Market Harborough successfully renews Fairtrade StatusPublished Tuesday 25 June 2019
Market Harborough has successfully renewed Fairtrade status for two years, following its ongoing commitment to promoting Fairtrade principles.
This was celebrated as the official certificate was presented by the town’s Fairtrade Steering Group to Harborough District Council at a meeting on Monday 24 June 2019.
The Fairtrade Steering Group was supported by Harborough District Council in renewing its Fairtrade Status.
Fairtrade helps small-scale farmers ensure they earn stable incomes and have long-term contracts with companies. In addition, they earn the Fairtrade Premium, which they invest as the farmer-owned co-operative democratically chooses, in projects that will benefit their business or community.
Market Harborough was first awarded the Fairtrade status in March 2006 in recognition of the strong support for Fairtrade within the town, and the achievement of five qualifying goals, such as a wide availability of Fairtrade products in local shops and catering outlets, high levels of support from local people, businesses, the Council, faith groups and schools.
Cllr Barbara Johnson, Chairman of Harborough District Council, said: “This is an excellent achievement for the town and for all those involved; I hope it inspires other towns across the region.”
Anita Beer, of the Market Harborough Fairtrade Group said: “The changes to the climate around the world are causing extra hardship to countries that are less equipped to cope. Where groups and communities there are supported by Fair Trade, they are helped to diversify their crops, find ways to enrich the earth and develop strategies to stop soil erosion so they have a sustainable future.”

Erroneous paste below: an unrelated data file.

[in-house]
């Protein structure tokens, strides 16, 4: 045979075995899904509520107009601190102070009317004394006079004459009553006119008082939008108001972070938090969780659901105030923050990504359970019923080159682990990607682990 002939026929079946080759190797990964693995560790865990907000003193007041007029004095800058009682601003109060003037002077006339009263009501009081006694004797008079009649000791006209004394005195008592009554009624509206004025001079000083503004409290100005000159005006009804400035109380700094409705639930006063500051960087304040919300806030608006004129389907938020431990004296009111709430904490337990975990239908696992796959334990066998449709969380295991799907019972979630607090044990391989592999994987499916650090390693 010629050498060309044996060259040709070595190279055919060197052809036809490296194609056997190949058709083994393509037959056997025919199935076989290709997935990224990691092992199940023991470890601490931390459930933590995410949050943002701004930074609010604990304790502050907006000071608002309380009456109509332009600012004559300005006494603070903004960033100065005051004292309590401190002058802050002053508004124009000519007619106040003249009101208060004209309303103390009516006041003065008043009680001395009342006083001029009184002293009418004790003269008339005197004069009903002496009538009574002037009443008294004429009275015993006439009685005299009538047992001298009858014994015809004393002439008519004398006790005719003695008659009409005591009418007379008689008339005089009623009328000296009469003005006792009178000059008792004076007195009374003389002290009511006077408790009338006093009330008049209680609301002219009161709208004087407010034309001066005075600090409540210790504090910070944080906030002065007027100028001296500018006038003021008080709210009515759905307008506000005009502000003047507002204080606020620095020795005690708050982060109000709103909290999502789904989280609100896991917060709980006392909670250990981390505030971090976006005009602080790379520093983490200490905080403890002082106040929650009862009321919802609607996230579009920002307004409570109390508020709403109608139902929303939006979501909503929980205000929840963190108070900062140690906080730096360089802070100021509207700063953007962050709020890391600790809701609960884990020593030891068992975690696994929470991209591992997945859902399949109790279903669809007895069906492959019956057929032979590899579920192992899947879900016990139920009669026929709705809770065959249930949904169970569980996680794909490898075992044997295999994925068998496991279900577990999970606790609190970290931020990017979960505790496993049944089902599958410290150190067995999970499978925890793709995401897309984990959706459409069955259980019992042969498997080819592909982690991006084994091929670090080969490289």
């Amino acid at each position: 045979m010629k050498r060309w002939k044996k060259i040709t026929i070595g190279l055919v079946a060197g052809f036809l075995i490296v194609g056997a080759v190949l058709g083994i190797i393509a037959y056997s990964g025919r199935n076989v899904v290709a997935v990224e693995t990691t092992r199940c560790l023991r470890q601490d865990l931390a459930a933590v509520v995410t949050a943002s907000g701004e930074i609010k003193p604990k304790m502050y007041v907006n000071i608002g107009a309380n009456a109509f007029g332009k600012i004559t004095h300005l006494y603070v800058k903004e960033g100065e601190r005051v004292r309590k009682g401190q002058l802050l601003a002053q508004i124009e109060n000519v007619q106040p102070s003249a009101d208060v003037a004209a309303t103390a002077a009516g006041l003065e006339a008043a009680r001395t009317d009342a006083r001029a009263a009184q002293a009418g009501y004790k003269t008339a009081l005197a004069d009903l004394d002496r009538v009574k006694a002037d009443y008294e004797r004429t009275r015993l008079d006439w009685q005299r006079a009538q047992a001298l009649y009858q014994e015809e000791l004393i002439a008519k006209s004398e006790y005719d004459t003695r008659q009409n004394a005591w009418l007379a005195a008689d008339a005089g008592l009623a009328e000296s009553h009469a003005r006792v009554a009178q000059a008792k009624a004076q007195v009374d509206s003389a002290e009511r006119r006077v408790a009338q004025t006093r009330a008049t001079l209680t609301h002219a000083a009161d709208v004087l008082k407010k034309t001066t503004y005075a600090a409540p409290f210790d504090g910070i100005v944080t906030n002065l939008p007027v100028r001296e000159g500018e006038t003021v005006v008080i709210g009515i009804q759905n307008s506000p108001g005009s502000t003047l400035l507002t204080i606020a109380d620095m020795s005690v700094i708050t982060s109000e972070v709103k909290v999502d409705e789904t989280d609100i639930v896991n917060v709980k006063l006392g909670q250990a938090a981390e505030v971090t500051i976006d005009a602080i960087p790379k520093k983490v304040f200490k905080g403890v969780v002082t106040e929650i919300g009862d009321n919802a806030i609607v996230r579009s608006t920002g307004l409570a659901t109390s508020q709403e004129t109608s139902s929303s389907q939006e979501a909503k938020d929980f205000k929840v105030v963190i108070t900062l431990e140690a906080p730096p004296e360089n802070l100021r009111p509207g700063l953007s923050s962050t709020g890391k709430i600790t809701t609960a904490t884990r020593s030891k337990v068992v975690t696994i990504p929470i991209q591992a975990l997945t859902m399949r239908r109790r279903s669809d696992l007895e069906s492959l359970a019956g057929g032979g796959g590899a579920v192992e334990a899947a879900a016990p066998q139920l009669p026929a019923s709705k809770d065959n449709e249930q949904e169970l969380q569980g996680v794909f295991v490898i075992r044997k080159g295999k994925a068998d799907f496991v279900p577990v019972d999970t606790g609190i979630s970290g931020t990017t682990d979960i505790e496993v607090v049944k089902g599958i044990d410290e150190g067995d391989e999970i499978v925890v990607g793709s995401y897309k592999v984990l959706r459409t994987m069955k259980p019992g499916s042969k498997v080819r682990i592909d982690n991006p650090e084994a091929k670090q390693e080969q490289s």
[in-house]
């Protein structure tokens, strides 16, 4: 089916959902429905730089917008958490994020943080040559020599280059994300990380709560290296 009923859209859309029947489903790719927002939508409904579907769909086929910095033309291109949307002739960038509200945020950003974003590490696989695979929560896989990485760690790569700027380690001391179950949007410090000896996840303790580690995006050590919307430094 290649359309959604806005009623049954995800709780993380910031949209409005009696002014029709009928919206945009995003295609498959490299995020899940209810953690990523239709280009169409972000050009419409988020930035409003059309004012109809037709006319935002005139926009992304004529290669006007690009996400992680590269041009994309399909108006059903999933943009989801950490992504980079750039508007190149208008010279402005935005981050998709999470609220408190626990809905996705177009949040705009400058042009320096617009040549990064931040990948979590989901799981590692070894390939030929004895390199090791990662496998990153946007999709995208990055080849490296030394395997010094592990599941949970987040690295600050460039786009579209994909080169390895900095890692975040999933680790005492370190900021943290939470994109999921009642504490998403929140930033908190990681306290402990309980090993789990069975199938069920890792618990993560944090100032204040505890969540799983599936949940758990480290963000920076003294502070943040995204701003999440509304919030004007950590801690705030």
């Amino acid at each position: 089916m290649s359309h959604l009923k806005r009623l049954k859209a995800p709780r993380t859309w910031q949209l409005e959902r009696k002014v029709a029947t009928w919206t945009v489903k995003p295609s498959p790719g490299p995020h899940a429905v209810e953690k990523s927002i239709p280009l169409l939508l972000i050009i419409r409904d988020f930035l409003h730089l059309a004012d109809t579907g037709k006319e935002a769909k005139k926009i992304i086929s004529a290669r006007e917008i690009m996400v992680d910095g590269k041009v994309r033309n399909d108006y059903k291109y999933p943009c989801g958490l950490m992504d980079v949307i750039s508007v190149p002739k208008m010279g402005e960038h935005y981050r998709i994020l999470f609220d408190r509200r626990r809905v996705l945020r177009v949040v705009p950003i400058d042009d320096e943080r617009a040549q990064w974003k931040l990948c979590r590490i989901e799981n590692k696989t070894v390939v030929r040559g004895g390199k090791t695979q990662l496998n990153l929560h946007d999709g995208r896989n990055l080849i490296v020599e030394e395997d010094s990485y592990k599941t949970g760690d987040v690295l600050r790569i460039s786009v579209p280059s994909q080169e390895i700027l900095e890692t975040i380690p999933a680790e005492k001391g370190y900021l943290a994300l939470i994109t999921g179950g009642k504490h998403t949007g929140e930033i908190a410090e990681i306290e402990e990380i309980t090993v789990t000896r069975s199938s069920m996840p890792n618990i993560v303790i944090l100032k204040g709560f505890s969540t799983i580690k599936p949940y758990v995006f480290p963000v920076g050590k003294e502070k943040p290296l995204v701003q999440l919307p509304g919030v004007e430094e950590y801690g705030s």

Adam Gardner, Communities Campaigns Manager at the Fairtrade Foundation, said: “We’re very pleased that Market Harborough has renewed their Fairtrade status and laid out clear exciting goals to take Fairtrade further. Thanks to the ongoing support of the public and campaigners, an increasing number of farmers in developing countries are now selling their products on Fairtrade terms, bringing them a stable income, and the chance to trade their way out of poverty.”
The town’s Fairtrade Steering Group revealed its plans to promote Fairtrade to more community groups and businesses in the area by taking part in campaigns, including the UK-wide Fairtrade Fortnight, at the end of February.
They will also be holding what has become the annual Kilombero Rice Challenge in the Autumn, a Fair Trade and Eco Fair in November and an invitation to the Harborough District to expand Fairtrade in the whole area. The group also hopes to find a way to recognise the town’s Fairtrade status on road signs welcoming people to the town.
The Fairtrade Mark independently certifies that products meet economic, social and environmental standards. As such, it is the most widely recognised ethical mark worldwide.
For more information, about the Fairtrade Mark and how to apply for Fairtrade status, visit www.fairtrade.org.uk
Pictured: Anita Beer from the Fairtrade Steering Group, and colleagues, present the Fairtrade Town certificate to Council Chairman Barbara Johnson
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